Research Article

Physiotherapy exercises and back pain: a blinded review.

BMJ 1991; 302 doi: https://doi.org/10.1136/bmj.302.6792.1572 (Published 29 June 1991) Cite this as: BMJ 1991;302:1572
  1. B W Koes,
  2. L M Bouter,
  3. H Beckerman,
  4. G J van der Heijden,
  5. P G Knipschild
  1. Department of Epidemiology and Health Care Research, University of Limburg, Maastricht, The Netherlands.

    Abstract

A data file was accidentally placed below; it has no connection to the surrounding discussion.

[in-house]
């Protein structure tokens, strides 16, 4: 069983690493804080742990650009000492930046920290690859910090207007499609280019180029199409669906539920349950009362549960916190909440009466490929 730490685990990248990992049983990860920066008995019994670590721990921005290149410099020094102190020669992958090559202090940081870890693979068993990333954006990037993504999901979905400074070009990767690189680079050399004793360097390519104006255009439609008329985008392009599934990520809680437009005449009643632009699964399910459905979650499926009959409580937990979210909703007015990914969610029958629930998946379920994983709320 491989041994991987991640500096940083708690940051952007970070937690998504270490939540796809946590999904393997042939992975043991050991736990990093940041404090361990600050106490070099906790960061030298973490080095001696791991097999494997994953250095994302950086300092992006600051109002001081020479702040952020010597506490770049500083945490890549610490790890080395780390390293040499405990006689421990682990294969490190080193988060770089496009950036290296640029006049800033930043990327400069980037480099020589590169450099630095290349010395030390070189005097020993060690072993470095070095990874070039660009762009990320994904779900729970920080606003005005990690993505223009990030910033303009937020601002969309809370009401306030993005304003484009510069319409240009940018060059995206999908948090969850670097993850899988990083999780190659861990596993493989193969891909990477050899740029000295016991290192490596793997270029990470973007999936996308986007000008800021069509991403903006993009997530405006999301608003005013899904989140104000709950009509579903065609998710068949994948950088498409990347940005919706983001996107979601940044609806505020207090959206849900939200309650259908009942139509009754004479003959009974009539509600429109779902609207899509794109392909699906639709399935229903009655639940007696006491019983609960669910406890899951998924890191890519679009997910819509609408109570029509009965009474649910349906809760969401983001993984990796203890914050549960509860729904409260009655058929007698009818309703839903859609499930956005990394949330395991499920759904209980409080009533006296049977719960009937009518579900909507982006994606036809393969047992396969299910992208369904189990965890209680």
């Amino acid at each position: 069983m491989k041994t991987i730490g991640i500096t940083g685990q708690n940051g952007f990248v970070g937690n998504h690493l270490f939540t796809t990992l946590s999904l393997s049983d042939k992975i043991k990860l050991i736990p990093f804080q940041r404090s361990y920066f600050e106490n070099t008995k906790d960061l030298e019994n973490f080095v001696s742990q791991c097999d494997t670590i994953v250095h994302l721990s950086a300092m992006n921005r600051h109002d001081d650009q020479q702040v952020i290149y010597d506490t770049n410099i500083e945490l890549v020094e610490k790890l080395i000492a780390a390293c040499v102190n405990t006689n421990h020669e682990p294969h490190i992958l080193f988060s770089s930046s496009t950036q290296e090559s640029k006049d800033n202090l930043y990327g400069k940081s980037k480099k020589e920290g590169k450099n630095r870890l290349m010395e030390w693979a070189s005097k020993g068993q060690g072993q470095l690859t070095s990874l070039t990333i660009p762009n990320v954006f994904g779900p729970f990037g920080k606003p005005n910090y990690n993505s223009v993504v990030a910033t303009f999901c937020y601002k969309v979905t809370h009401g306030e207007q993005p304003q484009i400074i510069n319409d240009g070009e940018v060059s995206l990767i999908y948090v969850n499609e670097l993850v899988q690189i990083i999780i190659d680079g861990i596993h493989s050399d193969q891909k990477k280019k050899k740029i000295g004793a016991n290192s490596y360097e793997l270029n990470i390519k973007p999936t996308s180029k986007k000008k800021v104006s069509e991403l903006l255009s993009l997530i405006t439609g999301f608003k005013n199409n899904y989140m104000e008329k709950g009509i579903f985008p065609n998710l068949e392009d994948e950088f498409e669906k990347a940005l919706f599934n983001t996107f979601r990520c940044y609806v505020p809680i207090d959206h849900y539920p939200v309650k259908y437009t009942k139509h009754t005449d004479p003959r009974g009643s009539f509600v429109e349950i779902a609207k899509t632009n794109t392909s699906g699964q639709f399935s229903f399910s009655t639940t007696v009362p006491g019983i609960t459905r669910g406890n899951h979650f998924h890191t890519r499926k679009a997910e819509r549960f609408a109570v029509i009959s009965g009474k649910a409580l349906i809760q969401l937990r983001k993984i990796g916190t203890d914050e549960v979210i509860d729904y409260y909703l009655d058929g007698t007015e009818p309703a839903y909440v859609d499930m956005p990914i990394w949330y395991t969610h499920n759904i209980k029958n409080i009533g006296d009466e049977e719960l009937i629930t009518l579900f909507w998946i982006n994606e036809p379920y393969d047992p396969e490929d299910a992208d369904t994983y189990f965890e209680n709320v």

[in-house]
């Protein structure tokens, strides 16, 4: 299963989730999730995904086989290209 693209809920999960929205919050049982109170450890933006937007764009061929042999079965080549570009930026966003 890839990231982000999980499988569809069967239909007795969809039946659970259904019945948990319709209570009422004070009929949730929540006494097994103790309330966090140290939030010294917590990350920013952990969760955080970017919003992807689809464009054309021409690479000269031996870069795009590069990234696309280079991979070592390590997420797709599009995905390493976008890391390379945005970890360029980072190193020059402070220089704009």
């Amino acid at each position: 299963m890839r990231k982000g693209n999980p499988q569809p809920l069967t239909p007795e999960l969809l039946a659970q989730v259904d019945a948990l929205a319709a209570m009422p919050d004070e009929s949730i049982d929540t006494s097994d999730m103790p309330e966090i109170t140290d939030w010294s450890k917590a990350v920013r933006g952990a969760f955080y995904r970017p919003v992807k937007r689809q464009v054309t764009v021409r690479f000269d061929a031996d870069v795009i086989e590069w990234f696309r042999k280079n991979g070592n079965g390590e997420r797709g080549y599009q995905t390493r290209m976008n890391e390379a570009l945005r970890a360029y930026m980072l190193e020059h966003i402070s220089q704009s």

OBJECTIVE--To determine the quality of randomised controlled trials of exercise therapy for back pain. DESIGN--Computer aided search of published papers and blinded assessment of the methods of studies. SUBJECTS--23 randomised controlled trials, of which 16 studied exercise therapy given by physiotherapists to individual patients with back pain. Other conservative treatments could be included. MAIN OUTCOME MEASURES--Score for quality of methods (based on four main categories: study population, interventions, measurement of effect, and data presentation and analysis) and main conclusion of author(s) with regard to exercise therapy. RESULTS--Only four studies scored more than 50 points (maximum 100), indicating that most were of poor quality. Six studies found that exercise was better than reference treatments and 10 reported it to be no better or worse than the reference treatment. Those reporting positive results tended to have higher methods scores (4/6 positive v 4/10 negative scored greater than or equal to 42). CONCLUSIONS--No conclusion can be drawn about whether exercise therapy is better than other conservative treatments for back pain or whether a specific type of exercise is more effective. Further trials are needed in which greater attention is paid to methods of study.